I’m not usually one to outright complain about a professor’s style of teaching. I tend to just brute force my way through a class if there’s some element I don’t enjoy.
Now, that might be a surprise for those of you who remember various complaints about my Psychology professors last semester.
Well… Apparently I’ve just had a terrible track record with the Psychology department.
Because my complaint for the day happens to come from my Cognitive Psych class.
Let’s set the scene.
After finishing our lecture on Chapter 2, she decided to tell us about our required paper and presentation so we could be ready when the due dates start to roll around.
Each of us were grouped together with one partner. We do a presentation on a specific topic together, while each writing separate essays to ensure nobody gets wholly screwed by a partner that does no work.
The professor led her discussion on the essay portion by telling us we need to find three research papers or scholarly articles, one of which is a jointly researched piece to form the basis of our presentation.
She presented that information as though the group would only need three papers researched all together.
What she meant was that each person individually needs to have three papers for their essay. One of which can be the joint presentation paper.
Thus, all together we need five research papers for each group. When you explain it like that, the concept makes sense. However, by starting off telling the class we’d need three papers, then later telling us we’d need five, and generally not making it explicitly clear that only one of those papers can be shared…
Let’s just say she wound up getting a whole lot of questions.
Yet somehow it got more confusing. While we were all trying to figure out what the hell she meant in the first place, she started to let us know that we could take a less work-heavy paper if we wanted. All we had to do was tell her.
Naturally every single college student in the room said, “yeah we want less work.”
So she lowered the requirements. Now each group needed three papers, with each individual only needing two papers for their essay.
I can’t complain about the lessened workload, but dropping that sudden and seemingly random change on us while we still didn’t understand the original assignment was not such a great decision.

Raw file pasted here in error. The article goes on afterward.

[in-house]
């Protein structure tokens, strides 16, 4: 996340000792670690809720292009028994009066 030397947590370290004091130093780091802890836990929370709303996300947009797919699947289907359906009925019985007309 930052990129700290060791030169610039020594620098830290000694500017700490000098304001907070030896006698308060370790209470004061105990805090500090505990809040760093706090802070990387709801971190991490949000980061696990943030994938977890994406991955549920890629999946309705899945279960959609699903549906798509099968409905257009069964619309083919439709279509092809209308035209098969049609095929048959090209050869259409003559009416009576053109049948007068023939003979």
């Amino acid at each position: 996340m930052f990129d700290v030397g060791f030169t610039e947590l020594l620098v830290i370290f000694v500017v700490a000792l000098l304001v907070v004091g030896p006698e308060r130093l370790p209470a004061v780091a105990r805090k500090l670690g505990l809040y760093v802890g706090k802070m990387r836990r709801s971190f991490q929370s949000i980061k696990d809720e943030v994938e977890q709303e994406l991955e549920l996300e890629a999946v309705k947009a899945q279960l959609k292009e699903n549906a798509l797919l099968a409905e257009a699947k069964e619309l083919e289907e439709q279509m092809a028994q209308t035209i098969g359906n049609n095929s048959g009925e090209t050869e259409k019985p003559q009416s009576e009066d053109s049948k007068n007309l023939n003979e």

After I left class, while crossing the windy tundra between the Humanities building and College Park, I thought a lot about it. There had to be a simpler way to explain what we were doing.
So it hit me:
All you needed to say was that each person is writing an essay that needs three (or two as it became) research papers for background information.
Then that one of those papers can be shared between the two group members, the same one that will become the focus of the topic presentation on an assigned date.
It’s honestly that simple.
So why did this seemingly unimportant bit of confusion from poor explaining stick in my craw? To the point that I felt the need to write all about it, anyway.
Well… Part of the reason is because it was either this or the State of the Union address that I haven’t honestly bothered to watch yet.
The rest of my day hasn’t been very exciting.
The other part of why I decided to talk about this moment was because of how it took on a more frustrating face by my professor smiling and (if you ask me, somewhat sassily) expressing her confusion at what we found so confusing.
To some extent I can let it slide because English clearly isn’t her first language. So I have no qualms believing she may have thought her explanation was perfectly adequate.
But when literally the entire class is so obviously confused and asking a variety of questions, it seems kind of cheeky to smile and laugh as though we were completely at fault.
Maybe it’s just me, but that kind of attitude just bugs me from… Well, anyone. Though from someone I’m there to learn from especially.
Based on prior experience, it seems like the language barrier issues might just be a big problem throughout the semester.
So maybe my Psychology experience has been cursed all along.
Before I go, I also wanted to mention this neat little tidbit I missed out on yesterday:
Happy birthday, blog!
And thanks to all of you who keep reading these things. Whether they’re goofy and full of life or annoyed and full of spite.
I really appreciate it.